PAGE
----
Nick Wilson, director of health and safety services at WorkNest, has more than 20 years of training experience, working with individuals from the top to bottom of organisations. Here he explains the steps you can take to improve the effectiveness of training and increased employee engagement when delivering courses.
Training team members and employees is an essential part of good health and safety management. When done well, it helps to develop workers’ competence and awareness, promote safe behaviours, improve organisations’ safety culture and productivity, and reduce the risk of workplace injuries, illness, or even death. Of course, it’s also a legal requirement.
Where trainers often fall down is at the point of delivery. No matter your subject knowledge, you can be communicating something quite mundane, so you must therefore make it as interesting and impactful as you can. To get people to value what you’re saying you must get across the ‘why’ they need to have the training, not just teach them the ‘what’. At the end of the day, you cannot make people learn, you must help them discover.
Treat your approach to delivering training like a muscle. You must build it up as you experiment with different methods and see what lands best.
Here are our top tips for training. Many of these points are quick and easy to introduce or improve upon and, when you do, you will see instant improvements in training engagement and desired impact on the organisation thereafter.
1. Avoid a one-size-fits-all teaching style
Simply reeling off regulations isn’t going to engage anybody. Individuals have different learning styles, so don’t alienate anyone by taking one approach. Instead, plan to use a combination of theory and practical exercises as well as telling stories, using analogies and adding humour where needed. Offer breakout sessions and get people up and doing, not just listening. Even consider mock trials to highlight the severity of undermining regulation.
2. Your slides should be prompts
Rather than reciting slides verbatim, use notes and photos on the slides as a prompt. This will allow you to better engage with participants so that they don’t switch off. It’s important that slides aren’t too text-heavy – the more text the audience is reading, the less they are able to listen to what you're saying.
3. Don’t use training to lecture or preach
Health and safety has an unfortunate reputation of being ‘boring’ and training can either reinforce or help dismantle this view. While we are passionate about keeping people safe and are all too aware of the consequences of not doing so, be careful not to preach. A calm, rational argument and illustrative examples, will have a bigger impact. Let the facts speak for themselves. Again, reeling off regulations isn’t going to engage anyone in the room.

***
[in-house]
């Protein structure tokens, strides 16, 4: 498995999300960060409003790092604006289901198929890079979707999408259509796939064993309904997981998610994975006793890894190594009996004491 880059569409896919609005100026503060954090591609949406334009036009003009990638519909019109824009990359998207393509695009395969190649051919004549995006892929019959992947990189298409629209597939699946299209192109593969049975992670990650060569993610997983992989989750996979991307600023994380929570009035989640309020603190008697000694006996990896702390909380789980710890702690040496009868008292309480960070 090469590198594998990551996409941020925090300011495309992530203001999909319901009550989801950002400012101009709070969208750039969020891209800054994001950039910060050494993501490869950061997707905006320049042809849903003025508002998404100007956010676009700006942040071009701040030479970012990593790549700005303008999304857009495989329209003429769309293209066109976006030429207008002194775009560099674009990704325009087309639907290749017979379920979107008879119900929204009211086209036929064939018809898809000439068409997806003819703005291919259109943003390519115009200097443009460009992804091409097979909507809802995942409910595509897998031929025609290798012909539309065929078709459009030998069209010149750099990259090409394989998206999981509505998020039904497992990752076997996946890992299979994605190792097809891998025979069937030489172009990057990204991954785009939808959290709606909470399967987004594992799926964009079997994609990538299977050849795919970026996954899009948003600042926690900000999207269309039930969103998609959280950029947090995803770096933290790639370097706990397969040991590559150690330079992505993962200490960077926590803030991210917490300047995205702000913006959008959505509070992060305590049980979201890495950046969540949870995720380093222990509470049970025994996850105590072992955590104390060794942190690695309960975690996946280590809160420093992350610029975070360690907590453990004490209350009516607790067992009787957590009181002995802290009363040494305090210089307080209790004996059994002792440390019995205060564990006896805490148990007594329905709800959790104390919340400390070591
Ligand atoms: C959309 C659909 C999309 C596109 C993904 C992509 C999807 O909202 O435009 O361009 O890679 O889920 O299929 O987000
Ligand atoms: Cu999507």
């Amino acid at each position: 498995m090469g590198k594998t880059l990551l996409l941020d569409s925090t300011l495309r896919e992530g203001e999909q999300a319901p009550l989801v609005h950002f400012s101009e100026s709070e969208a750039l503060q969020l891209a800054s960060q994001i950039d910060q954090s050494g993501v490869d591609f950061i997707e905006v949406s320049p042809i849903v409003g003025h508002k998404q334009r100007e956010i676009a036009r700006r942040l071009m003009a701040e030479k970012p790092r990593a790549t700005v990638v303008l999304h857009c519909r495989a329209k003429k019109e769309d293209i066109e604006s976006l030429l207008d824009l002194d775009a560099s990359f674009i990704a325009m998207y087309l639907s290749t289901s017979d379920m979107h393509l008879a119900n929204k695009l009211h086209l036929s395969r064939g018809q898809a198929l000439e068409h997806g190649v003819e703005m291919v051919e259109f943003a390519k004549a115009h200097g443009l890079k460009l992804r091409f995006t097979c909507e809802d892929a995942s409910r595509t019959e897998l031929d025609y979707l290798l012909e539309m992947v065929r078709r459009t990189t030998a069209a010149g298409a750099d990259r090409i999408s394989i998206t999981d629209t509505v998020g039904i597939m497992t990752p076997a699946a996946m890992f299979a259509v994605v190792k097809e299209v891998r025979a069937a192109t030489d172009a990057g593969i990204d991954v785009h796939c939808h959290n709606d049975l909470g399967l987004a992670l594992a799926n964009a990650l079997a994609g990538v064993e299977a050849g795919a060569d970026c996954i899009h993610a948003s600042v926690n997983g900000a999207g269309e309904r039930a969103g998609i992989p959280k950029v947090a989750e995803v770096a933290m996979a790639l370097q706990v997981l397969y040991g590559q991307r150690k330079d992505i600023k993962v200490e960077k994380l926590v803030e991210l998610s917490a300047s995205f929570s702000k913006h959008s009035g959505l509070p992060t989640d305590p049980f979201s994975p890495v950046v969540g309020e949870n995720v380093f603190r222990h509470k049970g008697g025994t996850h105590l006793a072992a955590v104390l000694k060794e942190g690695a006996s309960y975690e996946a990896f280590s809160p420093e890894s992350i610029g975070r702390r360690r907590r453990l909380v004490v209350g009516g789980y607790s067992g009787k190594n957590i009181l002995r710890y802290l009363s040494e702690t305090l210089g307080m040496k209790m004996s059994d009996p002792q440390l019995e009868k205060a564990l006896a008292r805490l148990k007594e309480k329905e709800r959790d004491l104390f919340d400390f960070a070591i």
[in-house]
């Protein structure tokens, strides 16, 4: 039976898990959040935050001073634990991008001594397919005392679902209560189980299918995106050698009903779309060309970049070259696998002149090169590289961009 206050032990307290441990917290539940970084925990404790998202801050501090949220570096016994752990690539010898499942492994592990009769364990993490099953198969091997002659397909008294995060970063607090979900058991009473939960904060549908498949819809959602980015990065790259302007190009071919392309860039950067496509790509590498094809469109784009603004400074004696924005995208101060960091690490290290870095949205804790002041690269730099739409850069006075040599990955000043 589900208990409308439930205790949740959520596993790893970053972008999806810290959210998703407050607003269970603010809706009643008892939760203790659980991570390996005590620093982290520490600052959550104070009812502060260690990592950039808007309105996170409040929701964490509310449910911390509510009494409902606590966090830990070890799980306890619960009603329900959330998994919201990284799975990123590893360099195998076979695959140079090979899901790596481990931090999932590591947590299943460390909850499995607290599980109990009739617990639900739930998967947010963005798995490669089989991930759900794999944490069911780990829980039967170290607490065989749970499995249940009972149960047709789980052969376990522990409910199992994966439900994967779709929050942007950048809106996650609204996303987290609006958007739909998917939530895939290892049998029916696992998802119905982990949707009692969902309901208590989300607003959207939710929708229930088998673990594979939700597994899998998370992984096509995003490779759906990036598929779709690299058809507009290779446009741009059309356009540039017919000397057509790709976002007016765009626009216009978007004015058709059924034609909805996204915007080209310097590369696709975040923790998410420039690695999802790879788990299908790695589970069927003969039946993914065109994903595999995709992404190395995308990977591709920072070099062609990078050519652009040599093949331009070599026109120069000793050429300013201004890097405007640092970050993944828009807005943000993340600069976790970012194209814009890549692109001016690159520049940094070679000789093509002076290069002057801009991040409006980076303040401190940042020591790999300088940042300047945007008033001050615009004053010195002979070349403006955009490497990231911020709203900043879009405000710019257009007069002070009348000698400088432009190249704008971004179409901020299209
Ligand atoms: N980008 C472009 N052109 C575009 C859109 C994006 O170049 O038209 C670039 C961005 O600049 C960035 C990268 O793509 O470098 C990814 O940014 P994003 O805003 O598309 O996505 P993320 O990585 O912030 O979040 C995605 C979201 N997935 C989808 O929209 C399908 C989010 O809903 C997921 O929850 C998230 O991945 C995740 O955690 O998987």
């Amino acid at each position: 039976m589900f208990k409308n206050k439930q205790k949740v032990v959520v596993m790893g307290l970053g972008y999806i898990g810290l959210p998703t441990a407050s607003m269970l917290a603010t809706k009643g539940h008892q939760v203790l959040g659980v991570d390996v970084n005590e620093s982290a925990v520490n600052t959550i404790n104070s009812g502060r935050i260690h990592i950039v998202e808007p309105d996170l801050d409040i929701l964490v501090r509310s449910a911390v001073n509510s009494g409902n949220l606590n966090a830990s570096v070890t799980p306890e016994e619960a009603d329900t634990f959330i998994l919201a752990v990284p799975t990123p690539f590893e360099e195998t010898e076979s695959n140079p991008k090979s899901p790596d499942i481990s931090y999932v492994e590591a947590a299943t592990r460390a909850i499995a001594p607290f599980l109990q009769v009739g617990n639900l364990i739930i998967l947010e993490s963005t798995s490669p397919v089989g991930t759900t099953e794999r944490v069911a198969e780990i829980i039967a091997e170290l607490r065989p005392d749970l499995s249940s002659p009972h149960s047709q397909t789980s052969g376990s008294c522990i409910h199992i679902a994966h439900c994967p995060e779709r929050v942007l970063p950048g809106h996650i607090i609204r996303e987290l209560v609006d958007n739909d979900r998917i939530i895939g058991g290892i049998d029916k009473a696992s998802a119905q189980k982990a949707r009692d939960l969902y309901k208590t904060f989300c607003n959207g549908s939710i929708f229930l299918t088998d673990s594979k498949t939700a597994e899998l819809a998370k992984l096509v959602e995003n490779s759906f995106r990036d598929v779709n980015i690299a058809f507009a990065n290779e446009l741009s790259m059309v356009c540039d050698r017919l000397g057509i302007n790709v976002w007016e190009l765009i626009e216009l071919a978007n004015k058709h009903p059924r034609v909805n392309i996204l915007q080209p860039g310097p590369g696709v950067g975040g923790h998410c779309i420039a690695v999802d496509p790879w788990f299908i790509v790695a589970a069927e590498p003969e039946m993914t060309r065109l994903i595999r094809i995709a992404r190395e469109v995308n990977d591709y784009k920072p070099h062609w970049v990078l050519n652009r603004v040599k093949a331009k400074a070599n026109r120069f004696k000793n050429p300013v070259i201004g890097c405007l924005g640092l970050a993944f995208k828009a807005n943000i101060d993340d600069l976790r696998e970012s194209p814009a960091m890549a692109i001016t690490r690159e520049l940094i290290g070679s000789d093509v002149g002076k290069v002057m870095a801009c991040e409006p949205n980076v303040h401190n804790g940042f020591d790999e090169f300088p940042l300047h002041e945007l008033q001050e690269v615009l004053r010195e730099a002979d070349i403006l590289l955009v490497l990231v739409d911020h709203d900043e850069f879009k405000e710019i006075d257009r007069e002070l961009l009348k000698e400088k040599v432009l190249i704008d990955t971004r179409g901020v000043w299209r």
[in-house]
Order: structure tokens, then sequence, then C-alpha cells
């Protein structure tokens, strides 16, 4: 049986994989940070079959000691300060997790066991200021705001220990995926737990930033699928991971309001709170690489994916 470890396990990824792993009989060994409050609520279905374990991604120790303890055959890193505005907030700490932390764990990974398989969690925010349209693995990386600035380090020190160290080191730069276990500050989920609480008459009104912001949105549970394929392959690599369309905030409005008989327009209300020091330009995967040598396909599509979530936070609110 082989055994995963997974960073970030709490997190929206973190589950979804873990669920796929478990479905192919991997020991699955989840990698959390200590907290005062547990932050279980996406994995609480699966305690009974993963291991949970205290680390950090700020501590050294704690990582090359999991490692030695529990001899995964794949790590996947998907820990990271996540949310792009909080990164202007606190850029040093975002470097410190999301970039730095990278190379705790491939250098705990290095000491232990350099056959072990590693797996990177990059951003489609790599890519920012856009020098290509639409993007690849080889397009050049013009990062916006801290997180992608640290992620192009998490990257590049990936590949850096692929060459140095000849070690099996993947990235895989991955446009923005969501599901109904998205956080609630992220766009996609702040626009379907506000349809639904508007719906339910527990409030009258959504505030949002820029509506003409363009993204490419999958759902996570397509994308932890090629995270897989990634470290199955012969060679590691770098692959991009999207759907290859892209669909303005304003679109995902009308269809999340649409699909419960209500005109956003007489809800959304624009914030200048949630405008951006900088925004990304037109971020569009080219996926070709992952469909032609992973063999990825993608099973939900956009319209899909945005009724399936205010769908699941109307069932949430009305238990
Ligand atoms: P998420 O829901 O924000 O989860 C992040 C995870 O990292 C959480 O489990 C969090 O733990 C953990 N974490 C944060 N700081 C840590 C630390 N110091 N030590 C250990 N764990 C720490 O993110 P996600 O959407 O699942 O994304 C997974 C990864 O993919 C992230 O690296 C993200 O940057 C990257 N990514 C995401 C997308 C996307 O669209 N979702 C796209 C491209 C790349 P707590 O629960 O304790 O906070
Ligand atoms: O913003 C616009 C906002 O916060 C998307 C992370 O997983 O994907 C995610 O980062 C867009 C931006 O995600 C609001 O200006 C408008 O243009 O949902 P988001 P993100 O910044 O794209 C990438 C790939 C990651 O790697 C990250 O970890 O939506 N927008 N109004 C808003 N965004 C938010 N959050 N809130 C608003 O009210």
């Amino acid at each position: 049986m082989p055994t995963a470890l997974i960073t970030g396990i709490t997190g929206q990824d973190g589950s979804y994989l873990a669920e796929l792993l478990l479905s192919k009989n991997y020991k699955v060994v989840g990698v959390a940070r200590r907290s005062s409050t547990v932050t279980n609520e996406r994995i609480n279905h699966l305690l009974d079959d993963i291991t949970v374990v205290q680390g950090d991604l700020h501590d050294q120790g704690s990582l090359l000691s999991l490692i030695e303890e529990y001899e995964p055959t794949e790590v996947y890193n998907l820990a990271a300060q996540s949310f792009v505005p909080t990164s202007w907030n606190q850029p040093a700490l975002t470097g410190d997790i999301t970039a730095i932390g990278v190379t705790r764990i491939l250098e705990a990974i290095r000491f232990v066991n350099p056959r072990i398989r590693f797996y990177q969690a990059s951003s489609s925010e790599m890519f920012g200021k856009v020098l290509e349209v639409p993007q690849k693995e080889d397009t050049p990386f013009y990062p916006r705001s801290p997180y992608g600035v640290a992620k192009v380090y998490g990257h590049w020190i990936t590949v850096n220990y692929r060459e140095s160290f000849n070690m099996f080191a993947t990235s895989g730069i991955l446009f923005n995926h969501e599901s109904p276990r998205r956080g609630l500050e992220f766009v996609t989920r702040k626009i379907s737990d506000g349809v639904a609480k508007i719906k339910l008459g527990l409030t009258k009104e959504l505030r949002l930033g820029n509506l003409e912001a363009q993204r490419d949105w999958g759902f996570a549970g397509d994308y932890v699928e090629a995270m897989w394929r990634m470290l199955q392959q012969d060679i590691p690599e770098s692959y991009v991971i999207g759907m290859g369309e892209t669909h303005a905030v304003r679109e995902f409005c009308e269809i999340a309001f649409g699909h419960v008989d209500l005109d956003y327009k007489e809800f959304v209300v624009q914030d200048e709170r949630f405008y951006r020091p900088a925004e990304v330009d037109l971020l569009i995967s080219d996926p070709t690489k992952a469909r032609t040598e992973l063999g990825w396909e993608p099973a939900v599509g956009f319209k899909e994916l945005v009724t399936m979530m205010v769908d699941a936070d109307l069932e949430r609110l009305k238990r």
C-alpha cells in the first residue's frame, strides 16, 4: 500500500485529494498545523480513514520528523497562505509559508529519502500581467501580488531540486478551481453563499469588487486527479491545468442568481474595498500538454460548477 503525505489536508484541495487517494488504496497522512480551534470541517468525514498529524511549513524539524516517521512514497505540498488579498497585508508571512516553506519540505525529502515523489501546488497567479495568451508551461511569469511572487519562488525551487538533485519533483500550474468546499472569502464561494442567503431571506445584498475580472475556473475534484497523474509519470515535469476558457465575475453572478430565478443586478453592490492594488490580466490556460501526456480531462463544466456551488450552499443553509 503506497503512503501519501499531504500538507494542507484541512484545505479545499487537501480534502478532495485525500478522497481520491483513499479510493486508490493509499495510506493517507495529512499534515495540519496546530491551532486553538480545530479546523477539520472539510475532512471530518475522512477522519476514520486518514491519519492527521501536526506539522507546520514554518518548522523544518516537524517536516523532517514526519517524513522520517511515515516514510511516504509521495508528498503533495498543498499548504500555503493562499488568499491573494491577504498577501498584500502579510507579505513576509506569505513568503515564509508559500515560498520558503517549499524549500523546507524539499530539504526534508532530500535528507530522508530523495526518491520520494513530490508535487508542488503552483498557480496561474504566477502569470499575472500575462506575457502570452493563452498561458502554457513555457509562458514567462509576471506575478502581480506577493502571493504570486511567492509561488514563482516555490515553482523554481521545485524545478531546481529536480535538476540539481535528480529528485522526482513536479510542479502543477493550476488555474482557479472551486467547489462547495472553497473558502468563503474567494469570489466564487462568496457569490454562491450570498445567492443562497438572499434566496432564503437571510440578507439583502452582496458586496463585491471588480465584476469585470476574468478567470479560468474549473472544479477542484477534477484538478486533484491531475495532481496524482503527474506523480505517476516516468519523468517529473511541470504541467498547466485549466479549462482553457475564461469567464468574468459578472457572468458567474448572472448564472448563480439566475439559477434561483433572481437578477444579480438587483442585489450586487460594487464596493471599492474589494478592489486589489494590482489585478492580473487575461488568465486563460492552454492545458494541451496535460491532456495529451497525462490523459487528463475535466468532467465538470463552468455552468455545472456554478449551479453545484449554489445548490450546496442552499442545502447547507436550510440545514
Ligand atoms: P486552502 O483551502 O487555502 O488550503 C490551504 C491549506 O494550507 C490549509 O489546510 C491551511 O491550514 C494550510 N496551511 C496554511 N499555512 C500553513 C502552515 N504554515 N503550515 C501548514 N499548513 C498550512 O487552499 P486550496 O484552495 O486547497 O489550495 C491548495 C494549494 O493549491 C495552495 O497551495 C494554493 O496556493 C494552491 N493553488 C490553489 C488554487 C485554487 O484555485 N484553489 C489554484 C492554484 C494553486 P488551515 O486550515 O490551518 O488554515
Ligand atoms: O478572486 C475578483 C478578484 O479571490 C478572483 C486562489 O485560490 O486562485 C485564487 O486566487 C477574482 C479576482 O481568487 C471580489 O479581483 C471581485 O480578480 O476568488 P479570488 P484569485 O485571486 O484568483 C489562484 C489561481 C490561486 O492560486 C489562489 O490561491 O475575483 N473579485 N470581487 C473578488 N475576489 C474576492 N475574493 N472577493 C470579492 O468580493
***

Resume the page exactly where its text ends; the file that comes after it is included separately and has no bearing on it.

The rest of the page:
4. Watch out for information overload
Plan how much content you need to fill the session and do a run through beforehand to determine whether it’s too much or too little, leaving space for questions. At WorkNest, we often observe that less is more.
5. Refresh content regularly
Training can easily become stale, so keep it fresh with new resources and examples including the latest statistics and recent cases that have been heard in the courts and serve to reinforce a learning point. IOSH magazine, health and safety forums, online groups and of course the HSE website are all good places to find new material.
6. Align training content to your audience
Team members from a mixture of departments and roles are likely to require different information, delivered in different language, especially compared to directors and senior executives. Similarly, dress for the delegates you are training – make yourself relatable. Read the room too, then be willing to alter your facial expressions, body language, speed of delivery, pitch and tone to your audience depending on their cues.
7. Encourage discussion and debate
If you start using more open questions in your training, you instantly invite discussion and debate which engages the audience. It makes them think more about the training and encourages people to reflect on their own experiences which will make it more relatable and understandable. But be mindful that some will be keener to contribute than others so try to encourage feedback from everybody.
8. Remember not to assume that people understand
Don’t forget that delegates likely don’t know what you know. Whilst OSH professionals love an acronym, your audience won’t always be familiar with the latest safety speak, so audit your slides and script accordingly. Check understanding as you go along so that important messages aren’t lost in translation.
9. Refreshers can be informal
Be sure that the knowledge and desired conduct resulting from your training is being retained. To keep this top of mind, refreshers don't have to be formal sessions. For example, they could be informal team coffee chat exercises.
A well thought out training session will set you up for success. Plan the resources you will use and endeavour to integrate something new into your sessions each time. After you have delivered your training, ask participants for feedback. Take stock of what has or hasn’t worked, applying your own learnings and the feedback from others. This will help you to fine-tune your training accordingly and improve future delivery.
And remember, to ensure that what you have covered in your training is being enforced, involve supervisors and other workers to pick up on someone when they aren't doing what they have been trained to do and ask why.